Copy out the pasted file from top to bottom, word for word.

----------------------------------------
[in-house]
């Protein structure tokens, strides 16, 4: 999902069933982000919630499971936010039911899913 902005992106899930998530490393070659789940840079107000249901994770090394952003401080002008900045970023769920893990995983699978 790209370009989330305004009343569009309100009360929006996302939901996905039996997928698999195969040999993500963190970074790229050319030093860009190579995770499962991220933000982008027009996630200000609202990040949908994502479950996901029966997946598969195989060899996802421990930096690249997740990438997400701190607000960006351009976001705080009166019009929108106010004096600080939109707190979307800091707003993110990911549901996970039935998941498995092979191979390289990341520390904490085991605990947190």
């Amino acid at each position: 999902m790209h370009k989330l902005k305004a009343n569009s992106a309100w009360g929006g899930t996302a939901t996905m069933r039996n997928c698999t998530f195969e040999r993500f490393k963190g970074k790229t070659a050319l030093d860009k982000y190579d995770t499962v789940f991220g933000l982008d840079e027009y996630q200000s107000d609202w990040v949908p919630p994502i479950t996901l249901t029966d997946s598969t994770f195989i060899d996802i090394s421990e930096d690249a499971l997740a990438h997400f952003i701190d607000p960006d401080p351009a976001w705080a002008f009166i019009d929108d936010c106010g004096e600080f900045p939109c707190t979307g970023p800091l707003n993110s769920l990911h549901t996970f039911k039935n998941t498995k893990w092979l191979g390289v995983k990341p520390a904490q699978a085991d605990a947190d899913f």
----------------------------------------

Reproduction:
[in-house]
């Protein structure tokens, strides 16, 4: 999902069933982000919630499971936010039911899913 902005992106899930998530490393070659789940840079107000249901994770090394952003401080002008900045970023769920893990995983699978 790209370009989330305004009343569009309100009360929006996302939901996905039996997928698999195969040999993500963190970074790229050319030093860009190579995770499962991220933000982008027009996630200000609202990040949908994502479950996901029966997946598969195989060899996802421990930096690249997740990438997400701190607000960006351009976001705080009166019009929108106010004096600080939109707190979307800091707003993110990911549901996970039935998941498995092979191979390289990341520390904490085991605990947190």
């Amino acid at each position: 999902m790209h370009k989330l902005k305004a009343n569009s992106a309100w009360g929006g899930t996302a939901t996905m069933r039996n997928c698999t998530f195969e040999r993500f490393k963190g970074k790229t070659a050319l030093d860009k982000y190579d995770t499962v789940f991220g933000l982008d840079e027009y996630q200000s107000d609202w990040v949908p919630p994502i479950t996901l249901t029966d997946s598969t994770f195989i060899d996802i090394s421990e930096d690249a499971l997740a990438h997400f952003i701190d607000p960006d401080p351009a976001w705080a002008f009166i019009d929108d936010c106010g004096e600080f900045p939109c707190t979307g970023p800091l707003n993110s769920l990911h549901t996970f039911k039935n998941t498995k893990w092979l191979g390289v995983k990341p520390a904490q699978a085991d605990a947190d899913f």